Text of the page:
Meanwhile, the leader of Ramoshi, Daulatrav Naik, who was the main supporter of Phadke, headed towards the Konkan area on the western coast. On 10–11 May 1879, they raided Palaspe and Chikhali, looting around 1.5 lakh rupees. While returning towards Ghat Matha, Major Daniel attacked Naik, who was shot dead. His death was a setback to Phadke's revolt: the loss of support forced him to move south to the Shri Shaila Mallikarjun shrine. Later, Phadke recruited about 500 Rohilas to begin a fresh fight.

Capture and death[edit]

Phadke's plans to organise several simultaneous attacks against the colonial government nationwide were met with very limited success. He once had a direct engagement with the colonial army in the village of Ghanur, whereafter the government offered a bounty for his capture. Not to be outdone, Phadke in turned offered a bounty for the capture of the Governor of Bombay, announced a reward for the killing of each European, and issued other threats to the government. He then fled to Hyderabad State to recruit Rohilla and Arabs into his organisation. A British Major, Henry William Daniell and Abdul Haque, Police Commissioner to the Nizam of Hyderabad, pursued the fleeing Phadke day and night. The British move to offer a bounty for his capture met with success: someone betrayed Phadke, and he was captured in a temple after a fierce fight at the district of Kaladgi on 20 July 1879 while he was on his way to Pandharpur.[citation needed]

From here he was taken to Pune for trial. Ganesh Vasudeo Joshi, also known as Sarvajanik Kaka, defended his case.[5] Phadke and his comrades were housed in the district session court jail building, near Sangam bridge, which now happens to be the state C.I.D. building. His own diary provided evidence to have him sentenced for life. Phadke was transported to jail at Aden, but escaped from the prison by taking the door off from its hinges on 13 February 1883. He was soon recaptured and then went on a hunger strike, dying on 17 February 1883.[6]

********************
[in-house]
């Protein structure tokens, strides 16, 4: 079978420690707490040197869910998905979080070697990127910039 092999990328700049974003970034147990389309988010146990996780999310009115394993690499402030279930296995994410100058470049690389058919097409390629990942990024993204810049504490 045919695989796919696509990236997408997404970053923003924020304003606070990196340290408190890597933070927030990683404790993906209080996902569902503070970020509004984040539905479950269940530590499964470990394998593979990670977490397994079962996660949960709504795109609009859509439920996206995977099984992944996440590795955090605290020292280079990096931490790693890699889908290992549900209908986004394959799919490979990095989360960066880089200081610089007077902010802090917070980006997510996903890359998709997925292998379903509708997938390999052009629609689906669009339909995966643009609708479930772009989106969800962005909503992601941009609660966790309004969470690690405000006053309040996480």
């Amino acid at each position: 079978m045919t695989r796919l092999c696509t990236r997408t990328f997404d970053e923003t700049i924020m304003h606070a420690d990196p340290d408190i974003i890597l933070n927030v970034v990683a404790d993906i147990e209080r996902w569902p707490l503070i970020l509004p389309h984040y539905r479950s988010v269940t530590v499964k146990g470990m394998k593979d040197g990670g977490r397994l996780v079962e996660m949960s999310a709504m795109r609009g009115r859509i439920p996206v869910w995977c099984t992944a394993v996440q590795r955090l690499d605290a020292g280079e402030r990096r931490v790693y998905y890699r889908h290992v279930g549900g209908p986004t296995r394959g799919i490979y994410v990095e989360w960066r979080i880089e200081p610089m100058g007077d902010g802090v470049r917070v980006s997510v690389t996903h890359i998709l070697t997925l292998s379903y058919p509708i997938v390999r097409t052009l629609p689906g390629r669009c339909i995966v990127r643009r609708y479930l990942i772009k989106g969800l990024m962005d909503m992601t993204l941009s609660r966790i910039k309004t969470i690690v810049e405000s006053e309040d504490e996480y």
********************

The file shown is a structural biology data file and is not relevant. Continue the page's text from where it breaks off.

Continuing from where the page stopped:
Phadke on a 1984 stamp of India

Phadke became known as the father of the Indian armed rebellion in that he provided the inspiration for fellow members of the independent movement. Bankim Chandra Chattopadhyay's patriotic novel Anand Math incorporated various contemporary acts performed by Phadke during his activities. As the colonial government did not like this, Bankim had to print up to five editions of the book to tone down these stories.[7]

In 1984, the Indian Postal Service issued a 50 paise stamp in honour of Phadke.[8] A chowk in South Mumbai near Metro Cinema is named in his honour.

Vasudev Balwant Phadke, a Marathi movie directed by Gajendra Ahire, was released in December 2007.

See also[edit]


  1. ^ O'Hanlon, Rosalind (2002). Caste, Conflict and Ideology:: Mahatma Jotirao Phule and low caste protest in nineteenth-century western India. Cambridge: Cambridge University Press. p. 110. ISBN 0-521-52308-7.
  2. ^ Khan, Mohammad Shabbir (1992). Tilak and Gokhale: a comparative study of their socio-politico-economic programmes of reconstruction. Ashish Pub. House. p. 3. ISBN 9788170244783.
  3. ^ "Vasudev Balwant Phadke was one of the earliest graduates from the Bombay University in 1862". Indore(M.P.), India. 25 January 2020.
  4. ^ "Celebrations as MES turns 150". DNS. 18 November 2009. Retrieved 17 August 2012.
  5. ^ Rao, Parimala V. (24 January 2009). "New Insights into the Debates on Rural Indebtedness in 19th Century Deccan" (PDF). Economic & Political Weekly. Retrieved 11 August 2014.
  6. ^ Rigopoulos, Antonio (2 April 1998). Dattatreya: The Immortal Guru, Yogin, and Avatara: A Study of the Transformative and Inclusive Character of a Multi-faceted Hindu Deity. SUNY Press. p. 167. ISBN 978-0-7914-3696-7.
  7. ^ Das, Sisir (1991). A History of Indian Literature. New Delhi: Sahitya Akademi. p. 213. ISBN 81-7201-006-0.
  8. ^ Vasudeo Balwant Phadke. (21 February 1984). Retrieved on 2018-12-11.